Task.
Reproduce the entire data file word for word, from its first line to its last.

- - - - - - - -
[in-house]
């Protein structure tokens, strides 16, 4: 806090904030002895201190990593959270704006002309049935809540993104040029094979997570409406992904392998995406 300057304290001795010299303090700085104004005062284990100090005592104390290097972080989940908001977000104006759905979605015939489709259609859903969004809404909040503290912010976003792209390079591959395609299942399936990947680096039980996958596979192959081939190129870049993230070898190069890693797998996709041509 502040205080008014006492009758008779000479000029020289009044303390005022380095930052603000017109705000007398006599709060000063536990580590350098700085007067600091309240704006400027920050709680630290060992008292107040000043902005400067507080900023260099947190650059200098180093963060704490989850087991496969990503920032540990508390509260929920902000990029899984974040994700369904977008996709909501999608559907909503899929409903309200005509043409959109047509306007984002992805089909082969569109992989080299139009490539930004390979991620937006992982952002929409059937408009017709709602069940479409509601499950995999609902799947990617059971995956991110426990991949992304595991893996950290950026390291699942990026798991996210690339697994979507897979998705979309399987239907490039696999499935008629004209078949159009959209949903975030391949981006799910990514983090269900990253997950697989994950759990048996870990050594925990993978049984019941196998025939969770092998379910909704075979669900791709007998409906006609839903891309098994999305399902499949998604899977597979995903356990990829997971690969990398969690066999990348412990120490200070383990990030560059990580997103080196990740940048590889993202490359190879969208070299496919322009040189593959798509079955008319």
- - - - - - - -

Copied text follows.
[in-house]
């Protein structure tokens, strides 16, 4: 806090904030002895201190990593959270704006002309049935809540993104040029094979997570409406992904392998995406 300057304290001795010299303090700085104004005062284990100090005592104390290097972080989940908001977000104006759905979605015939489709259609859903969004809404909040503290912010976003792209390079591959395609299942399936990947680096039980996958596979192959081939190129870049993230070898190069890693797998996709041509 502040205080008014006492009758008779000479000029020289009044303390005022380095930052603000017109705000007398006599709060000063536990580590350098700085007067600091309240704006400027920050709680630290060992008292107040000043902005400067507080900023260099947190650059200098180093963060704490989850087991496969990503920032540990508390509260929920902000990029899984974040994700369904977008996709909501999608559907909503899929409903309200005509043409959109047509306007984002992805089909082969569109992989080299139009490539930004390979991620937006992982952002929409059937408009017709709602069940479409509601499950995999609902799947990617059971995956991110426990991949992304595991893996950290950026390291699942990026798991996210690339697994979507897979998705979309399987239907490039696999499935008629004209078949159009959209949903975030391949981006799910990514983090269900990253997950697989994950759990048996870990050594925990993978049984019941196998025939969770092998379910909704075979669900791709007998409906006609839903891309098994999305399902499949998604899977597979995903356990990829997971690969990398969690066999990348412990120490200070383990990030560059990580997103080196990740940048590889993202490359190879969208070299496919322009040189593959798509079955008319």